Fortunately, converting the STL files that your Ender 3 cannot process to a format known as G-code, that all 3D printers, including the Ender 3, can read, is a fairly straightforward process that is done automatically by computer software.
To convert an STL file to the G-Code format that your Ender 3 can read, you will need to import the file in a slicer, such as Cura, perform the necessary configuration of the parameters that aren’t a part of the model itself (print temperature, print speed, etc.), and finally slice the 3D model.
The slicing process will create a G-code file, which is a list of individual G-code commands that your Ender 3 will execute in order, with each line containing the necessary directive for a single step of the printing process, and this time, including the information that is not related to the 3D model itself.
This way, your Ender 3 will have all the necessary information required for the printing process in a simple format that requires the execution of a single instruction at a time, allowing the 3D printer to operate with a simple microcontroller and not require a more advanced processing unit.
Ender 3 (Pro/V2) Not Detecting the SD Card – What to Do?
In some cases, it’s possible for the Ender 3 not to recognize the SD card at all, even if you have the correct file type saved to it for the printing process, which is an entirely different problem requiring a specific solution.
Your Ender 3 may fail to detect the SD card you insert into it due to various reasons, with an incorrect filesystem, an incorrect partition table, a too high storage size, and a defective SD card being the most common culprits that cause the problem.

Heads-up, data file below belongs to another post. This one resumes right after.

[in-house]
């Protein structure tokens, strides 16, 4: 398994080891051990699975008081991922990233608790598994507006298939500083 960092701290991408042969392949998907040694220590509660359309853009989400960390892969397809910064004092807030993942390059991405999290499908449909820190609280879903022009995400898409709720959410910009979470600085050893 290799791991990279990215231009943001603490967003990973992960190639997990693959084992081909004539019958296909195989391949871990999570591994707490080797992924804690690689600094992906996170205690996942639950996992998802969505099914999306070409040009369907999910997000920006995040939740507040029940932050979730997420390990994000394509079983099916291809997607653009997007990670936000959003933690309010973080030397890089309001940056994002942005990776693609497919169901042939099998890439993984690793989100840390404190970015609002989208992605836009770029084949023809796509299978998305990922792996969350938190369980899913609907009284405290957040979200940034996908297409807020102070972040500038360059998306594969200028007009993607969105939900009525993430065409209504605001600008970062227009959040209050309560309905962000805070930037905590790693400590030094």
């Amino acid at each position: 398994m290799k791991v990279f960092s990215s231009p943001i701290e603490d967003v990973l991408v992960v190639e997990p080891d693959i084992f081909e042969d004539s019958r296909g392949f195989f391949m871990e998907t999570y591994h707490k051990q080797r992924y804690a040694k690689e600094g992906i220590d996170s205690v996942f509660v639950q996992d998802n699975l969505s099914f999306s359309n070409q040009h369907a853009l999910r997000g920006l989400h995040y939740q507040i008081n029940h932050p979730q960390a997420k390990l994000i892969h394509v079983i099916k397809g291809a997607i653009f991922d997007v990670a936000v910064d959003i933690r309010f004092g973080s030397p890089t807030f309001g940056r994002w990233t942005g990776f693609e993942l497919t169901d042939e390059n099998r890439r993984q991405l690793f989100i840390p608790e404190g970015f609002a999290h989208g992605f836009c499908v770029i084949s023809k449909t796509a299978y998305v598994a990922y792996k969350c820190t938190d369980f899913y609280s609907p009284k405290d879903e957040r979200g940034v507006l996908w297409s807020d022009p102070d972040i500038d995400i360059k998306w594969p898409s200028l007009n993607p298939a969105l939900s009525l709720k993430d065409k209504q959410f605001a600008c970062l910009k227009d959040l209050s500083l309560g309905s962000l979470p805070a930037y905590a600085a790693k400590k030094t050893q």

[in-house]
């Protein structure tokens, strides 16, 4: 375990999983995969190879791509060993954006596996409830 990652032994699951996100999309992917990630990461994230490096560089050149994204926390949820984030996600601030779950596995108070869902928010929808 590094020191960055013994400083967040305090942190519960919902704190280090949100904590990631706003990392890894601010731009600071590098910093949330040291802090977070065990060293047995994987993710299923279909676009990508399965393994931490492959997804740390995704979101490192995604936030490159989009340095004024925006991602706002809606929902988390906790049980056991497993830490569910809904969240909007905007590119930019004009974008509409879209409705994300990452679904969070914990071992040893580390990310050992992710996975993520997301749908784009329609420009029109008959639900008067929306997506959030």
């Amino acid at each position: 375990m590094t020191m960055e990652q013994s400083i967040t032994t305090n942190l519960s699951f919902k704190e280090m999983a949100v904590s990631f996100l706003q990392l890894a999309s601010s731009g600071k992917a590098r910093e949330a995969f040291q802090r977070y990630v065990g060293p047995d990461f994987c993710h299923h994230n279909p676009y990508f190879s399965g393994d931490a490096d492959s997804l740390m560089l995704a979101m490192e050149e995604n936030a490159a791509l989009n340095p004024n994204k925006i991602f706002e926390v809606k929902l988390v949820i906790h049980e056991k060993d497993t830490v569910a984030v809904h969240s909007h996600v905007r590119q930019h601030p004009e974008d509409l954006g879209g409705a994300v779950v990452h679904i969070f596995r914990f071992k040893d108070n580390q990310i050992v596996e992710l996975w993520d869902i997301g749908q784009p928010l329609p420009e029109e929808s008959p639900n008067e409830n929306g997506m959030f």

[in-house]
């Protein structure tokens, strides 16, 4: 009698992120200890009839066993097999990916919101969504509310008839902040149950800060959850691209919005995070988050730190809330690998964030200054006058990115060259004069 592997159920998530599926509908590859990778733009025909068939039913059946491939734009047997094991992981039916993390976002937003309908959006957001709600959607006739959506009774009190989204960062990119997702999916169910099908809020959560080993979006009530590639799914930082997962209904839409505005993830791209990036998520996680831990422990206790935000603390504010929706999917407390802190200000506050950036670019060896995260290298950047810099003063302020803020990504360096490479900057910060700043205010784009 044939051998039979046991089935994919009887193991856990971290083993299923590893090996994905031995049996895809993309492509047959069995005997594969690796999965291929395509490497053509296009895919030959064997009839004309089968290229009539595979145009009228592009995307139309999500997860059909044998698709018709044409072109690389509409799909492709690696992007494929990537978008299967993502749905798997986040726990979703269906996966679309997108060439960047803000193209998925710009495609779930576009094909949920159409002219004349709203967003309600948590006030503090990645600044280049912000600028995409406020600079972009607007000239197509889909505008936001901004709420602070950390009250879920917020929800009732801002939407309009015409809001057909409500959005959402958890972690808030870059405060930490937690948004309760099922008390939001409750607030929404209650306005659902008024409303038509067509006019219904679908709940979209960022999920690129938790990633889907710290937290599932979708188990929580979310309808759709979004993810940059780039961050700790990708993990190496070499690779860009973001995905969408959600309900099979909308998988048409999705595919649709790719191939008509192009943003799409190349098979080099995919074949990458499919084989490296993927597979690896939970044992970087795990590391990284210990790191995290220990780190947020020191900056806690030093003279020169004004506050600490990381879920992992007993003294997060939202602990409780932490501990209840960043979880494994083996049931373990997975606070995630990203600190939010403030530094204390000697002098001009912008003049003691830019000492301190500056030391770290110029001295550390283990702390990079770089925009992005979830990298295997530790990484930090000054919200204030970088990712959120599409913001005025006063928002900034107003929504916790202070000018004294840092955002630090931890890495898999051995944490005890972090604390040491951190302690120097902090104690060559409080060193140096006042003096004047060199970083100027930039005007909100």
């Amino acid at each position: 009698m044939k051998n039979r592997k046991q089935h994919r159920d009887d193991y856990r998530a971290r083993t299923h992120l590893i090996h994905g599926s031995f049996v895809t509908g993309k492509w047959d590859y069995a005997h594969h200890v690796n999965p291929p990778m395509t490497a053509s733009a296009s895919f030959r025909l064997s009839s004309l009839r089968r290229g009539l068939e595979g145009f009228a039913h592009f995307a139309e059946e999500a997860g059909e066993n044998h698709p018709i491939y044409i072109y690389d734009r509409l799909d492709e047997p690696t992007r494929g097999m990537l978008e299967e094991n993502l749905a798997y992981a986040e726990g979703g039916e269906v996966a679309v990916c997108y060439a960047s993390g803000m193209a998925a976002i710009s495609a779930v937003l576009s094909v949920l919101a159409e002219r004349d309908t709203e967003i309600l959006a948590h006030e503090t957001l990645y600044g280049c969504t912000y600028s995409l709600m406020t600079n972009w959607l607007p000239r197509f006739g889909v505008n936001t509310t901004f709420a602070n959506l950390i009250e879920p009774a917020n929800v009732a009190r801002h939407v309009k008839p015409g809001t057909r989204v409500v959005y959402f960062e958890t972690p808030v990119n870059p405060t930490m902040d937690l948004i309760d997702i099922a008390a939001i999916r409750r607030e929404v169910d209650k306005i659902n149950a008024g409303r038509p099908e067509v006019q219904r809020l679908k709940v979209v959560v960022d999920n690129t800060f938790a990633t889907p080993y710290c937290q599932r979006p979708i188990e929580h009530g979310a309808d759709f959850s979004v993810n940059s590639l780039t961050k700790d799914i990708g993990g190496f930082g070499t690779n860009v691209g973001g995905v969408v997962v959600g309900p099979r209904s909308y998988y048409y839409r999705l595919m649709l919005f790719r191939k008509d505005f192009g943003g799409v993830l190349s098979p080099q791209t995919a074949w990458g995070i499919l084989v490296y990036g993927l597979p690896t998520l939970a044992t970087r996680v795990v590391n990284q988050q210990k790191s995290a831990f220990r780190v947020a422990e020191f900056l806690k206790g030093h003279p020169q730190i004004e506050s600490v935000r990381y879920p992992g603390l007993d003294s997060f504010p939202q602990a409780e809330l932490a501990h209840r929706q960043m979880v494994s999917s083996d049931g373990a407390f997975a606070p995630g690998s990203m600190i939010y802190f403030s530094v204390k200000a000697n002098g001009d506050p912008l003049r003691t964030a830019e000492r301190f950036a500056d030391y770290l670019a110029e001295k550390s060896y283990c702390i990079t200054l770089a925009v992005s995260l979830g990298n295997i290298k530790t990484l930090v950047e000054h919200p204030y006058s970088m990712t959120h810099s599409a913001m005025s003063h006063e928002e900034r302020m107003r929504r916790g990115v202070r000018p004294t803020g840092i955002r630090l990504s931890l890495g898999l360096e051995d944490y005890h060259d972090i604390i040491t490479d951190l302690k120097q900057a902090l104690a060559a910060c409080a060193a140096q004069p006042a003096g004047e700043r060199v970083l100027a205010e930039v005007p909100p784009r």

Our primary recommendations to ensure that your Ender 3 can correctly read the SD card would be to use an SD card that is 8GB in size at most, switch the SD card’s partition table to MBR, and format it with the FAT32 filesystem, which is a solution process that is known to fix the issue in almost every case.
If the SD card still does not work after correctly performing the steps above, it’s highly likely for the SD card reader of your Ender 3 to be the problem.
Even though the STL files are indeed 3D model files that have the necessary data to display a 3D model on the screen of your computer, the Ender 3 or any other 3D printer will not be able to read these files, which is intended.
To quickly recap, the firmware of your Ender 3 does not support reading an STL file, as even though the file has data about the 3D model, it doesn’t carry any information about how the 3D printer will conduct the print, essentially meaning that the STL file has insufficient data.
The file format your Ender 3 requires for the printing is called gcode, which you obtain by putting the STL file through a slicer, such as Cura. The gcode file format essentially contains lines of G-code commands that your Ender 3 will execute in order, resulting in your 3D model being printed.
Mike started his 3D printing journey with the Anet A8 when it first came out back in 2017, and has been obsessed with 3D printers ever since. Nowadays, he primarily uses his Ender 3 to print functional parts that make his life more convenient whenever possible.